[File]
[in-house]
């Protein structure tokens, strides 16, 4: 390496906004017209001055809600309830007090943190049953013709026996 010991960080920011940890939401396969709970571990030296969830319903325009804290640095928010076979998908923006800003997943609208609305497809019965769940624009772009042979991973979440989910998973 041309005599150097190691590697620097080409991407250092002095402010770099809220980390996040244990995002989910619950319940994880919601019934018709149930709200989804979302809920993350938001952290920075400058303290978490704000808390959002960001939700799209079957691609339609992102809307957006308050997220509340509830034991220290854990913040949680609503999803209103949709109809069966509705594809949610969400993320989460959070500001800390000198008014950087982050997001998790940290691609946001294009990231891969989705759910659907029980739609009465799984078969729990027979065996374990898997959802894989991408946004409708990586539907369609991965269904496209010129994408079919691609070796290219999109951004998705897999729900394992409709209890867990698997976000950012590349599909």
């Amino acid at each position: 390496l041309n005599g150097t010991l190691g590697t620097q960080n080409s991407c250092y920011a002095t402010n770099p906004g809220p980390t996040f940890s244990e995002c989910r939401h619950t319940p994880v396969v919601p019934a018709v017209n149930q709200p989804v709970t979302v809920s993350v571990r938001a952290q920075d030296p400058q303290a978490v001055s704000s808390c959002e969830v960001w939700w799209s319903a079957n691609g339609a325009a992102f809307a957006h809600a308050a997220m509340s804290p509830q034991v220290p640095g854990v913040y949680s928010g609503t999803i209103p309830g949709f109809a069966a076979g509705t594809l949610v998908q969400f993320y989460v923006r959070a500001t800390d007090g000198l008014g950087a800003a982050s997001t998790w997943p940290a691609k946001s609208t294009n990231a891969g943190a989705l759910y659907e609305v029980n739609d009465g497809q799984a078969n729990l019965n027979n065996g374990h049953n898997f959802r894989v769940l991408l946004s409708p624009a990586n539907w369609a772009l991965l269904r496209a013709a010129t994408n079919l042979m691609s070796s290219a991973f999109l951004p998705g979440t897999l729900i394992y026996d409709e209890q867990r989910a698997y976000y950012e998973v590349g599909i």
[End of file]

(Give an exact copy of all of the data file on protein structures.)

[in-house]
């Protein structure tokens, strides 16, 4: 390496906004017209001055809600309830007090943190049953013709026996 010991960080920011940890939401396969709970571990030296969830319903325009804290640095928010076979998908923006800003997943609208609305497809019965769940624009772009042979991973979440989910998973 041309005599150097190691590697620097080409991407250092002095402010770099809220980390996040244990995002989910619950319940994880919601019934018709149930709200989804979302809920993350938001952290920075400058303290978490704000808390959002960001939700799209079957691609339609992102809307957006308050997220509340509830034991220290854990913040949680609503999803209103949709109809069966509705594809949610969400993320989460959070500001800390000198008014950087982050997001998790940290691609946001294009990231891969989705759910659907029980739609009465799984078969729990027979065996374990898997959802894989991408946004409708990586539907369609991965269904496209010129994408079919691609070796290219999109951004998705897999729900394992409709209890867990698997976000950012590349599909």
């Amino acid at each position: 390496l041309n005599g150097t010991l190691g590697t620097q960080n080409s991407c250092y920011a002095t402010n770099p906004g809220p980390t996040f940890s244990e995002c989910r939401h619950t319940p994880v396969v919601p019934a018709v017209n149930q709200p989804v709970t979302v809920s993350v571990r938001a952290q920075d030296p400058q303290a978490v001055s704000s808390c959002e969830v960001w939700w799209s319903a079957n691609g339609a325009a992102f809307a957006h809600a308050a997220m509340s804290p509830q034991v220290p640095g854990v913040y949680s928010g609503t999803i209103p309830g949709f109809a069966a076979g509705t594809l949610v998908q969400f993320y989460v923006r959070a500001t800390d007090g000198l008014g950087a800003a982050s997001t998790w997943p940290a691609k946001s609208t294009n990231a891969g943190a989705l759910y659907e609305v029980n739609d009465g497809q799984a078969n729990l019965n027979n065996g374990h049953n898997f959802r894989v769940l991408l946004s409708p624009a990586n539907w369609a772009l991965l269904r496209a013709a010129t994408n079919l042979m691609s070796s290219a991973f999109l951004p998705g979440t897999l729900i394992y026996d409709e209890q867990r989910a698997y976000y950012e998973v590349g599909i």